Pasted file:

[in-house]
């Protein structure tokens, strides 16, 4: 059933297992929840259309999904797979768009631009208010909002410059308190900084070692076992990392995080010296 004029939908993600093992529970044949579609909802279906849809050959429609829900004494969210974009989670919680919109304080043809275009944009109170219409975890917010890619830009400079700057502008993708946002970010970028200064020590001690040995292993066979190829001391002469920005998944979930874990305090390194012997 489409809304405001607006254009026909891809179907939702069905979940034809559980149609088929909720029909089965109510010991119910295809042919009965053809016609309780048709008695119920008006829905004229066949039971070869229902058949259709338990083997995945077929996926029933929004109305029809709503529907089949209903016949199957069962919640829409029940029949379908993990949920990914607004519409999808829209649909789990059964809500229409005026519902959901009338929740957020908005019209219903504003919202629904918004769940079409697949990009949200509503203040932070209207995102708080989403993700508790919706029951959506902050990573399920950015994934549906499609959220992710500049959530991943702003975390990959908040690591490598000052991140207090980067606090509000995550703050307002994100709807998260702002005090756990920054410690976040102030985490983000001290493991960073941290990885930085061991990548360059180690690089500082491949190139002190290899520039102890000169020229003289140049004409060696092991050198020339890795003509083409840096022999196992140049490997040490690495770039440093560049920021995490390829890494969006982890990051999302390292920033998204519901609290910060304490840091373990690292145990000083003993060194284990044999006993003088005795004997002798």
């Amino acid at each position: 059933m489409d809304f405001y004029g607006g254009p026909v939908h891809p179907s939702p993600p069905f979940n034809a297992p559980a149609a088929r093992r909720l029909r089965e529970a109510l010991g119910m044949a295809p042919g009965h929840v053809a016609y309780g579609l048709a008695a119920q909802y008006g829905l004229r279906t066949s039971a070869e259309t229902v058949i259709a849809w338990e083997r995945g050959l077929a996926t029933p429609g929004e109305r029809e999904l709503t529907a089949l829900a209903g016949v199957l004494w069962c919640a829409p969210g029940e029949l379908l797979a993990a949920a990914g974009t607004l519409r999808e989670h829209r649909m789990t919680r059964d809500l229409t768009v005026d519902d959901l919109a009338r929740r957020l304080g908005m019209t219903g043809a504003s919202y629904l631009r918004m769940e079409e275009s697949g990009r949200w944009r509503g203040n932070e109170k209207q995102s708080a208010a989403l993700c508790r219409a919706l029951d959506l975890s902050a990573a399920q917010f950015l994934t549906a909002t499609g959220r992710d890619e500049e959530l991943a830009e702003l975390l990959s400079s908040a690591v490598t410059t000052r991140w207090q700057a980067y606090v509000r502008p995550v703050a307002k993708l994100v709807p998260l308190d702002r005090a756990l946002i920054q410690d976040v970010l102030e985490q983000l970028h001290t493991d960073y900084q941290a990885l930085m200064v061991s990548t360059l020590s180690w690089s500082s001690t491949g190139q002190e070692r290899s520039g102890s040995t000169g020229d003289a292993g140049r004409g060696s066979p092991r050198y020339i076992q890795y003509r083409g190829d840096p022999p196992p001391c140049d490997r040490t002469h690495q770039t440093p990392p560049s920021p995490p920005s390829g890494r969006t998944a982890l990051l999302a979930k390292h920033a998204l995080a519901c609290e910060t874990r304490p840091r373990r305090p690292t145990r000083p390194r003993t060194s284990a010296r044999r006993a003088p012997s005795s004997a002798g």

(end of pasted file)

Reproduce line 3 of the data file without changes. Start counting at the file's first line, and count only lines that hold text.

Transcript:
């Amino acid at each position: 059933m489409d809304f405001y004029g607006g254009p026909v939908h891809p179907s939702p993600p069905f979940n034809a297992p559980a149609a088929r093992r909720l029909r089965e529970a109510l010991g119910m044949a295809p042919g009965h929840v053809a016609y309780g579609l048709a008695a119920q909802y008006g829905l004229r279906t066949s039971a070869e259309t229902v058949i259709a849809w338990e083997r995945g050959l077929a996926t029933p429609g929004e109305r029809e999904l709503t529907a089949l829900a209903g016949v199957l004494w069962c919640a829409p969210g029940e029949l379908l797979a993990a949920a990914g974009t607004l519409r999808e989670h829209r649909m789990t919680r059964d809500l229409t768009v005026d519902d959901l919109a009338r929740r957020l304080g908005m019209t219903g043809a504003s919202y629904l631009r918004m769940e079409e275009s697949g990009r949200w944009r509503g203040n932070e109170k209207q995102s708080a208010a989403l993700c508790r219409a919706l029951d959506l975890s902050a990573a399920q917010f950015l994934t549906a909002t499609g959220r992710d890619e500049e959530l991943a830009e702003l975390l990959s400079s908040a690591v490598t410059t000052r991140w207090q700057a980067y606090v509000r502008p995550v703050a307002k993708l994100v709807p998260l308190d702002r005090a756990l946002i920054q410690d976040v970010l102030e985490q983000l970028h001290t493991d960073y900084q941290a990885l930085m200064v061991s990548t360059l020590s180690w690089s500082s001690t491949g190139q002190e070692r290899s520039g102890s040995t000169g020229d003289a292993g140049r004409g060696s066979p092991r050198y020339i076992q890795y003509r083409g190829d840096p022999p196992p001391c140049d490997r040490t002469h690495q770039t440093p990392p560049s920021p995490p920005s390829g890494r969006t998944a982890l990051l999302a979930k390292h920033a998204l995080a519901c609290e910060t874990r304490p840091r373990r305090p690292t145990r000083p390194r003993t060194s284990a010296r044999r006993a003088p012997s005795s004997a002798g």